|13.||Panasonic GX9||Y||stereo / mono||-||-||micro||2.0||Y||-||Y|
|14.||Panasonic TZ90||-||stereo / mono||-||-||micro||2.0||Y||-||-|
|15.||Panasonic G85||Y||stereo / mono||Y||-||micro||2.0||Y||-||-|
|16.||Panasonic GX8||Y||stereo / mono||Y||-||micro||2.0||Y||Y||-|
|17.||YI M1||Y||stereo / mono||-||-||micro||2.0||Y||-||Y|
It is notable that the G95 has a headphone jack, which makes it possible to attach external headphones and monitor the quality of sound during the recording process. The X-A3 lacks such a headphone port.
The G95 is a recent model that features in the current product line-up of Panasonic. In contrast, the X-A3 has been discontinued (but can be found pre-owned on eBay). As a replacement in the same line of cameras, the X-A3 was succeeded by the Fujifilm X-A5. Further information on the two cameras (e.g. user guides, manuals), as well as related accessories, can be found on the official Fujifilm and Panasonic websites.
So what conclusions can be drawn? Is the Fujifilm X-A3 better than the Panasonic G95 or vice versa? A synthesis of the relative strong points of each of the models is listed below.
Reasons to prefer the Fujifilm X-A3:
- More detail: Offers more megapixels (24 vs 20.2MP) with a 11% higher linear resolution.
- Better moiré control: Has an anti-alias filter to avoid artificial patterns to appear in images.
- Better image quality: Features bigger pixels on a larger sensor for higher quality imaging.
- Richer colors: The pixel size advantage translates into images with better, more accurate colors.
- More dynamic range: Larger pixels capture a wider spectrum of light and dark details.
- Better low-light sensitivity: Larger pixels means good image quality even under poor lighting.
- More compact: Is smaller (117x67mm vs 130x94mm) and thus needs less room in the bag.
- Less heavy: Is lighter (by 197g or 37 percent) and hence easier to carry around.
- Longer lasting: Can take more shots (410 versus 290) on a single battery charge.
- More affordable: Was introduced into a lower priced category (60 percent cheaper at launch).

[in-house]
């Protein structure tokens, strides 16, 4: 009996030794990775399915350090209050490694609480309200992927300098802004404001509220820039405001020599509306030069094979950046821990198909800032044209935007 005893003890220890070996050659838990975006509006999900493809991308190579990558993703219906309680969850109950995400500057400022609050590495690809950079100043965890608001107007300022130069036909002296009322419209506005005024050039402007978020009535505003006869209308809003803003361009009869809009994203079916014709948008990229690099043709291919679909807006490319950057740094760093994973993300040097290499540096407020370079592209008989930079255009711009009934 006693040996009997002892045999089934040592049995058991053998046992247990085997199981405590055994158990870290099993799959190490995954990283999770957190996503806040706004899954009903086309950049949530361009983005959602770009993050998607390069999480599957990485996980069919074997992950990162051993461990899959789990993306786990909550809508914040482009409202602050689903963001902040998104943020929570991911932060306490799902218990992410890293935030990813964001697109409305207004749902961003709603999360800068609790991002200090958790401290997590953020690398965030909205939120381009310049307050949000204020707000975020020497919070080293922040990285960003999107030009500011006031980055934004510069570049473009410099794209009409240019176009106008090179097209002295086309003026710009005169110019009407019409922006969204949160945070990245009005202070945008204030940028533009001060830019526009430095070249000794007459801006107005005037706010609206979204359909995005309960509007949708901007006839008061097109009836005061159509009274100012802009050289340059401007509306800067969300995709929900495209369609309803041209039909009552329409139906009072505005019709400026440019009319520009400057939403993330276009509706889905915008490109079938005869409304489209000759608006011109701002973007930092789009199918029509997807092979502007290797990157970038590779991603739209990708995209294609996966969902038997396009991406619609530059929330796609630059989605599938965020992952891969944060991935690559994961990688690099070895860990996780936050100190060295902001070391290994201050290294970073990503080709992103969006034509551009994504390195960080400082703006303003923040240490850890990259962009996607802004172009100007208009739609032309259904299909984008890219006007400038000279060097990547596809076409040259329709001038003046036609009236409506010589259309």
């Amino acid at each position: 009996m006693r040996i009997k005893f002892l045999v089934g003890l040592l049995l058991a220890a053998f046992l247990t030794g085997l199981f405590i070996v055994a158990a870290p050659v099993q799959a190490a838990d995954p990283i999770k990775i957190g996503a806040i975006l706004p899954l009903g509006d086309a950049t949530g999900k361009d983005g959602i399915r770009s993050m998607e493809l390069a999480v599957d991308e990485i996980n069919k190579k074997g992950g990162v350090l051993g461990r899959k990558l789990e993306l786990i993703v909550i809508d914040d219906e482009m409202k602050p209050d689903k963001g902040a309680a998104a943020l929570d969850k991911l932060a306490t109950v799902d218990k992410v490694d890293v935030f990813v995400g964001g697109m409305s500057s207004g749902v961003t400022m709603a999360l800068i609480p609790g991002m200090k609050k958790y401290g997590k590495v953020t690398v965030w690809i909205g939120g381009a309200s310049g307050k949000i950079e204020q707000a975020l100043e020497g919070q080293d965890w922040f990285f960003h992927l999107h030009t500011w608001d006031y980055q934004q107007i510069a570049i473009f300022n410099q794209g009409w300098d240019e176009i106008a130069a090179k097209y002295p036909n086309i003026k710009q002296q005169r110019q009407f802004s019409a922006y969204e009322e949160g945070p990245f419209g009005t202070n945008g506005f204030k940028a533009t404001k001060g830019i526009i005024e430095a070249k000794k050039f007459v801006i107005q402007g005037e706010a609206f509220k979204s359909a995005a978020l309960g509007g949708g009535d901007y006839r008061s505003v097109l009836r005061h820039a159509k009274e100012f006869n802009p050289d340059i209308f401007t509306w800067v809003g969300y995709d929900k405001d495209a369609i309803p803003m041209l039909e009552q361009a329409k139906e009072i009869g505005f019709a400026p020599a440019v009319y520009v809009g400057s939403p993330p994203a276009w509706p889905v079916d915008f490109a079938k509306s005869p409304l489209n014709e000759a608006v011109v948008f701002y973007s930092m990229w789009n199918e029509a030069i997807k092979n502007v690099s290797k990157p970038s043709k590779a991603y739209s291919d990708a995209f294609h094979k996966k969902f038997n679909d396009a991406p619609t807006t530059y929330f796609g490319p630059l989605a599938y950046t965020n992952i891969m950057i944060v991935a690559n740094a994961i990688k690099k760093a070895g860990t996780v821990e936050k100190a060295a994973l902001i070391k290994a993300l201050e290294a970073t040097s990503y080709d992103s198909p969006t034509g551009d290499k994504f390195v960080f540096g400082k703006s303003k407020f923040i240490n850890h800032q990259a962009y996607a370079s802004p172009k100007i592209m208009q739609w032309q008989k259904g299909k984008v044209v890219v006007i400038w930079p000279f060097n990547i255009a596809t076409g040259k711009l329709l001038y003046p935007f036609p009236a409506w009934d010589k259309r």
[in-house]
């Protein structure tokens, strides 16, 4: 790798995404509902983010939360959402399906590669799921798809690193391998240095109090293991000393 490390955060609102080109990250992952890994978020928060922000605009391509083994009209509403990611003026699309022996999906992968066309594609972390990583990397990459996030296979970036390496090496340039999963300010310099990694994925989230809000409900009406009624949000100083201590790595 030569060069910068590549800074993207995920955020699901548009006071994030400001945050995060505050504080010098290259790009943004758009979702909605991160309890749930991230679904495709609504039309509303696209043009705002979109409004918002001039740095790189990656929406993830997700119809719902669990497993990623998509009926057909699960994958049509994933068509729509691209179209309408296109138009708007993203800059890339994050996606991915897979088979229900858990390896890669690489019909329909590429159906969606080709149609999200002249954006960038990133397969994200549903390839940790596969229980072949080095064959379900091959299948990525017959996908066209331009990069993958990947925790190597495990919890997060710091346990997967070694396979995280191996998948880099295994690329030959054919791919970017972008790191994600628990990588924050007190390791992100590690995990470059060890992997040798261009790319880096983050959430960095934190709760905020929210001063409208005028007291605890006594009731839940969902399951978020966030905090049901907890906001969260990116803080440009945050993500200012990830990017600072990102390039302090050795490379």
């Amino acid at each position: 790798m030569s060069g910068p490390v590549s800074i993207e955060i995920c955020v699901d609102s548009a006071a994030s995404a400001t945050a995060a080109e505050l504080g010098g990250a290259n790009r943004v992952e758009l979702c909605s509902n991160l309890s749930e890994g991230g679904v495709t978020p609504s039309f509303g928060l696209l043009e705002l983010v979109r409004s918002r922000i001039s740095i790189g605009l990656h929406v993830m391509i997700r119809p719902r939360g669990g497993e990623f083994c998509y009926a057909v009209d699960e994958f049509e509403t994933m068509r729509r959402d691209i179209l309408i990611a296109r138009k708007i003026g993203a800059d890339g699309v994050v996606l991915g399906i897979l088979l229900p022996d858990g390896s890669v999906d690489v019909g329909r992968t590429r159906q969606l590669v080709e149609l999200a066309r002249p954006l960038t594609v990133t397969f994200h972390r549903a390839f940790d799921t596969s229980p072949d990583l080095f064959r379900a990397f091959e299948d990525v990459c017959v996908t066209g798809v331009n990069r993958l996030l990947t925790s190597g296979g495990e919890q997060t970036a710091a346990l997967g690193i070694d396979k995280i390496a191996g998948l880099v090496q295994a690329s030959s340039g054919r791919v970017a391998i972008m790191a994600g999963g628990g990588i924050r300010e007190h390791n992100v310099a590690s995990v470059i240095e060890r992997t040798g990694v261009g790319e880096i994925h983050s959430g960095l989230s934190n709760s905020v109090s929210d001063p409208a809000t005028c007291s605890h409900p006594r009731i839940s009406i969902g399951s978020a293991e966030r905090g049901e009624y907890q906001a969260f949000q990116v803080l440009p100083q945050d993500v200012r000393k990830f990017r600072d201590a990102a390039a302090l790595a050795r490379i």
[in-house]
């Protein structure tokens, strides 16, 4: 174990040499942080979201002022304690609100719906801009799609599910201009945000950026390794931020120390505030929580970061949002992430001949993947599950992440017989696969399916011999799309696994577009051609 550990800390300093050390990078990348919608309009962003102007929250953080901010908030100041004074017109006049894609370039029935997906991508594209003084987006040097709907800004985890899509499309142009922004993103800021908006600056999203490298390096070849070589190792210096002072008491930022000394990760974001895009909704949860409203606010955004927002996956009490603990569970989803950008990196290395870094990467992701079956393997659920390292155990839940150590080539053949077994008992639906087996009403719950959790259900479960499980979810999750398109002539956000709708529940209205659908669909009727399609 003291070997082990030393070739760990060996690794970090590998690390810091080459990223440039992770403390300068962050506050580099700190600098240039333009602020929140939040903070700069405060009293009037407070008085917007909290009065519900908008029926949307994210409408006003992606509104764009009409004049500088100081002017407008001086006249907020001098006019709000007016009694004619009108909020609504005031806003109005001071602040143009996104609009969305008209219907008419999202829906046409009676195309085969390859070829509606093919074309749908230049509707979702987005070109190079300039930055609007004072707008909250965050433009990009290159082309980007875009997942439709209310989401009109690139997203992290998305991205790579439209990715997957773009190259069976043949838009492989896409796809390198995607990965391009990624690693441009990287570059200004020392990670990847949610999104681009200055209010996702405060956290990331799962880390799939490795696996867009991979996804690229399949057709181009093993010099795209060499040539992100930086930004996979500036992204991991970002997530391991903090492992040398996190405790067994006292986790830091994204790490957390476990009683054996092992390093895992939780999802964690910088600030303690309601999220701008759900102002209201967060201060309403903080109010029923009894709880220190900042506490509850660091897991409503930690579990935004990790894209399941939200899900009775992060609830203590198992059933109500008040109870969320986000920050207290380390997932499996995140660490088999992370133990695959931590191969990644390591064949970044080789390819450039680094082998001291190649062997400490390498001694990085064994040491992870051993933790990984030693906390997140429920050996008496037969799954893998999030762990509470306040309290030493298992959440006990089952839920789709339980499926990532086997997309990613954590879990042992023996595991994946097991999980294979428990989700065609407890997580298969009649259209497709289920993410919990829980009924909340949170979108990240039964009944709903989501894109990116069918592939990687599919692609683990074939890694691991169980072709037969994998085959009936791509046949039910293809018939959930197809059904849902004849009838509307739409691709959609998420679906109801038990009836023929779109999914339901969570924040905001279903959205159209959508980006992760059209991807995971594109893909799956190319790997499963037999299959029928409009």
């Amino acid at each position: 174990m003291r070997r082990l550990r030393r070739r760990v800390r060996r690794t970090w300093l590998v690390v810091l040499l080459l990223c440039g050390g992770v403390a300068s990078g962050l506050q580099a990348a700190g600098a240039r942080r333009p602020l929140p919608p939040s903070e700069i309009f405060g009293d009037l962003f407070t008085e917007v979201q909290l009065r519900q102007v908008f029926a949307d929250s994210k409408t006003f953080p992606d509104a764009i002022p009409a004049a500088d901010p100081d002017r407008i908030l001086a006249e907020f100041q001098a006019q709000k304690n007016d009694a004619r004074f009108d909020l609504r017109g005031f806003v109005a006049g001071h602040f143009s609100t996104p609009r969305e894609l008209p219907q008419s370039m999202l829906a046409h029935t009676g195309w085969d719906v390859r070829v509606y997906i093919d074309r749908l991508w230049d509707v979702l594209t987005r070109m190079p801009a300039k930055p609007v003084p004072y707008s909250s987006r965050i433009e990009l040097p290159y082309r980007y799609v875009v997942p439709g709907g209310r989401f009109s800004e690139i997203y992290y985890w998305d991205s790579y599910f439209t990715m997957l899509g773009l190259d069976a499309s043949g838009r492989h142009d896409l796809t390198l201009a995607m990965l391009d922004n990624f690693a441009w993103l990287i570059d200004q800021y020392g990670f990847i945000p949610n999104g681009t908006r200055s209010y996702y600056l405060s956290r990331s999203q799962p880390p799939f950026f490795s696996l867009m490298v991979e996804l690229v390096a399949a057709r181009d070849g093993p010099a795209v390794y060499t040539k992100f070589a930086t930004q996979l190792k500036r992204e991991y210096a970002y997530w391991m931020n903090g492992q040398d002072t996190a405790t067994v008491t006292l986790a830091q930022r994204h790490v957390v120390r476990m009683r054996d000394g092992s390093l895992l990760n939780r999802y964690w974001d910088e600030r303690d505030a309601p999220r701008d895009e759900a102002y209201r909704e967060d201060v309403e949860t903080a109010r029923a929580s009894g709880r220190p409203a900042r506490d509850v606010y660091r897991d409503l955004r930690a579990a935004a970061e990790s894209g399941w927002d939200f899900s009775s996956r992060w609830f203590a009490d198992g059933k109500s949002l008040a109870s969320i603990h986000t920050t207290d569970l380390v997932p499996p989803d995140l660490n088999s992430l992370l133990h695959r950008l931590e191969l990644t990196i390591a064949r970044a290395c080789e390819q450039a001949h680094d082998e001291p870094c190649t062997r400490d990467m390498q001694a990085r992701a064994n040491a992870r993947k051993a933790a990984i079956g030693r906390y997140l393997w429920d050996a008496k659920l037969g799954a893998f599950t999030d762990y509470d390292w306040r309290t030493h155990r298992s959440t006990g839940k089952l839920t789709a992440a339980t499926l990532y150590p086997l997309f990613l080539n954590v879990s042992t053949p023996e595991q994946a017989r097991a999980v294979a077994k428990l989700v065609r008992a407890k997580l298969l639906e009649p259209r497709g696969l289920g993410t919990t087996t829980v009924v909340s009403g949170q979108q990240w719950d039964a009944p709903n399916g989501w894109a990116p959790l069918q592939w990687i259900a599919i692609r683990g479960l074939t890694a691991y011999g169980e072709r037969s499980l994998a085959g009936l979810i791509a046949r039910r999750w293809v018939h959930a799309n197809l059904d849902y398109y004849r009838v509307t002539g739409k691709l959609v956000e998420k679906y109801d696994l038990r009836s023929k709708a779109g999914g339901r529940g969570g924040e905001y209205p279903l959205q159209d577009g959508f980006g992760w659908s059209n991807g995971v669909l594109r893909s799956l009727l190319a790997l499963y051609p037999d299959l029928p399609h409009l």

- More heavily discounted: Has been available for much longer (launched in August 2016).
Advantages of the Panasonic Lumix DC-G95:
- Maximized detail: Lacks an anti-alias filter to exploit the sensor's full resolution potential.
- Better video: Provides higher definition movie capture (4K/30p vs 1080/60p).
- Better sound: Can connect to an external microphone for higher quality sound recording.
- Better sound control: Has a headphone port that enables audio monitoring while recording.
- Easier framing: Has an electronic viewfinder for image composition and settings control.
- More detailed LCD: Has a higher resolution rear screen (1240k vs 1040k dots).
- More flexible LCD: Has a swivel screen for odd-angle shots in portrait or landscape orientation.
- Faster burst: Shoots at higher frequency (9 vs 6 flaps/sec) to capture the decisive moment.
- Better sealing: Is splash and dust sealed for shooting in inclement weather conditions.
- Sharper images: Has stabilization technology built-in to reduce the impact of hand-shake.
- Easier wireless transfer: Supports Bluetooth for image sharing without cables.
- Faster buffer clearing: Supports a more advanced SD data transfer standard (UHS-II vs UHS-I).
- More modern: Reflects 2 years and 7 months of technical progress since the X-A3 launch.